What use is a website or an app if it’s not user friendly? 75% of consumers admit to making judgements on a company’s credibility based on its website design and functionality alone. If your website doesn’t offer a simple and seamless user experience in the tech industry, customers will doubt your credentials. After all, to be a top player in tech, you should master the basics, which means your own website.
With so many different devices and platforms now available to a customer, user experience is more vital than ever. For example, 57% of internet users say they won’t recommend a business if their website doesn’t work correctly on mobile devices.
This is where UX researchers come in.
Without researching user behaviours and knowledge of UX design principles, tech startups are shooting without aim. Online businesses need to understand their audience and how they’ll use a platform, or it could be redundant before their business has even taken off. A design that is not relevant to its target audience will never be a success. Therefore, for companies which rely entirely on their online interfaces, it’s better to build on a foundation of research and knowledge rather than testing your website’s usability as your business launches. This gives you a head start in the online world and provides an opportunity to improve upon an already successful recipe as you scale; rather than rethinking your entire digital presence. A UX researcher can help with this.
However, as consumer habits change, it’s no longer only digitally native businesses that require a strong online presence and prioritise UX. As more companies move into online spaces, it’s no surprise that User Researchers came 6th in LinkedIn’s recent study of 15 emerging jobs in the UK, and (at the time of writing) in the last year, online searches for UX researcher have increased by 42%. Therefore, it’s undeniable that this is a role scaling tech business should be aware of as the competition for tech talent heats up.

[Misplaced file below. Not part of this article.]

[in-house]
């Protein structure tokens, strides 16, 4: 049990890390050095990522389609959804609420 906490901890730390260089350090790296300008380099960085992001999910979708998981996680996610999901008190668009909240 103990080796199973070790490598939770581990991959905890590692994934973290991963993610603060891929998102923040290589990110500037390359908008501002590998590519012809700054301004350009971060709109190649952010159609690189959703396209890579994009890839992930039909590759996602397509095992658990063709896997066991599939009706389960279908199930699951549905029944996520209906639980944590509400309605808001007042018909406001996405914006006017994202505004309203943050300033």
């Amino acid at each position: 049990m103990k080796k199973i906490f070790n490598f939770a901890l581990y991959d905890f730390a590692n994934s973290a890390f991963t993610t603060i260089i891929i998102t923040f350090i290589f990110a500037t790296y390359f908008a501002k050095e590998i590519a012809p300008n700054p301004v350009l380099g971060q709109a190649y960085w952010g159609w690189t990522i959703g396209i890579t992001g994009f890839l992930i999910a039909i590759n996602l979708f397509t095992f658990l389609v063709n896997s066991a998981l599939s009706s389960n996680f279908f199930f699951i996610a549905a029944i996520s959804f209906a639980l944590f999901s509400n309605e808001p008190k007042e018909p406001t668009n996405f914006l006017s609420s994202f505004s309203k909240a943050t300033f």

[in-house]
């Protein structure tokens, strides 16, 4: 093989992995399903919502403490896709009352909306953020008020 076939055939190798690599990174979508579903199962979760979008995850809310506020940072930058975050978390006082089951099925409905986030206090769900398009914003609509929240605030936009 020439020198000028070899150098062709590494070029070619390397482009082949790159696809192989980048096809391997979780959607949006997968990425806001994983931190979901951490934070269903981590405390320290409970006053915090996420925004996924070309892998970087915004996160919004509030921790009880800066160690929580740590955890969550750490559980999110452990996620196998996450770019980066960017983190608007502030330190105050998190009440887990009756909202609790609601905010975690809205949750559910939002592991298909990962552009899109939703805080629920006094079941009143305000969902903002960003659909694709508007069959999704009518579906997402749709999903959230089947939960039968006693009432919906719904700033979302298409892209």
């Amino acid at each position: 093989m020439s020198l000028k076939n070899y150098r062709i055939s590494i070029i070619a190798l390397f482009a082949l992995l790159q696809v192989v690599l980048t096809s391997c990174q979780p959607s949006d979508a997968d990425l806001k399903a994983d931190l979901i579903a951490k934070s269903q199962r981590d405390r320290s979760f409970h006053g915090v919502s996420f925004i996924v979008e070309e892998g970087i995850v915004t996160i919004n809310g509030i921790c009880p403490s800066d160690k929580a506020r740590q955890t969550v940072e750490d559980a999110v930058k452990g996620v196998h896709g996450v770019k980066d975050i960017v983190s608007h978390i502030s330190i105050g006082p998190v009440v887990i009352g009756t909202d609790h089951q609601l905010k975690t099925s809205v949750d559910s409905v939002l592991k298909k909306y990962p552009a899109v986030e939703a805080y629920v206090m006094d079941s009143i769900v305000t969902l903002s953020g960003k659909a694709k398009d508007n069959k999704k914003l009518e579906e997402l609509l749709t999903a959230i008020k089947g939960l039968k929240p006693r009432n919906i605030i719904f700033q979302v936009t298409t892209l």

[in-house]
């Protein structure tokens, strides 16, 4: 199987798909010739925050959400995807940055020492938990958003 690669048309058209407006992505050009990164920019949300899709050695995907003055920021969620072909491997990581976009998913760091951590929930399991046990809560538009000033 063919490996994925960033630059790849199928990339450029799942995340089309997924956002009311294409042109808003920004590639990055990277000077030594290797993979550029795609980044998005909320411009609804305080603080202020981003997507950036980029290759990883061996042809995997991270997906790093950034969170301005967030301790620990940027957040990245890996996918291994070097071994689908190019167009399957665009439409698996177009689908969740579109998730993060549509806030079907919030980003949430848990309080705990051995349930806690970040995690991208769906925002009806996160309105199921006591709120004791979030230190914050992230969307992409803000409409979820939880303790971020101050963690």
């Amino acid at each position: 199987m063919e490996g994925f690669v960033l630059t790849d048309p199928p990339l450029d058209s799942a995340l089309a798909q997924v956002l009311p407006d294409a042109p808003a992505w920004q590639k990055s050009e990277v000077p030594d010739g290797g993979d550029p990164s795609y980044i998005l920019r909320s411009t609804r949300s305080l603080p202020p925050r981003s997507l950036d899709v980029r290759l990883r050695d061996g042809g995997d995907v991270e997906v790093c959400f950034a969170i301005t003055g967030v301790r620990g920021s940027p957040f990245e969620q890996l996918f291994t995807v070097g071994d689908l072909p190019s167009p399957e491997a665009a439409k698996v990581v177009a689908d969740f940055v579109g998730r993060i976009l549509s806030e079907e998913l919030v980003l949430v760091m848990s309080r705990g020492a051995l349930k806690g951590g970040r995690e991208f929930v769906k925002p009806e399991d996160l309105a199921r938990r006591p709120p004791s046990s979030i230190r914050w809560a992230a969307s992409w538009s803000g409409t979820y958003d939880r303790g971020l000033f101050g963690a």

To help you better understand what UX researchers do and whether they can help your business, we’ve put together a guide.
What is a UX Researcher?
To put it simply, a UX researcher studies your target customer or existing customers and uses their findings to influence the design of websites, apps and digital applications.
A UX researcher learns and understands the target user’s needs from your brand and products through various research methods. They take a deep dive into your customers’ motivations and behaviours and use their findings to influence and guide the design process.
This hopefully creates a seamless and relevant user experience which will hopefully have positive implications for the business. It’s their job to put your customers and people at the heart of your interface designs and tech products. They monitor the user experience and continually identify areas for improvement, whether it’s automating elements, speeding up loading times or even changing design elements to meet current UX trends.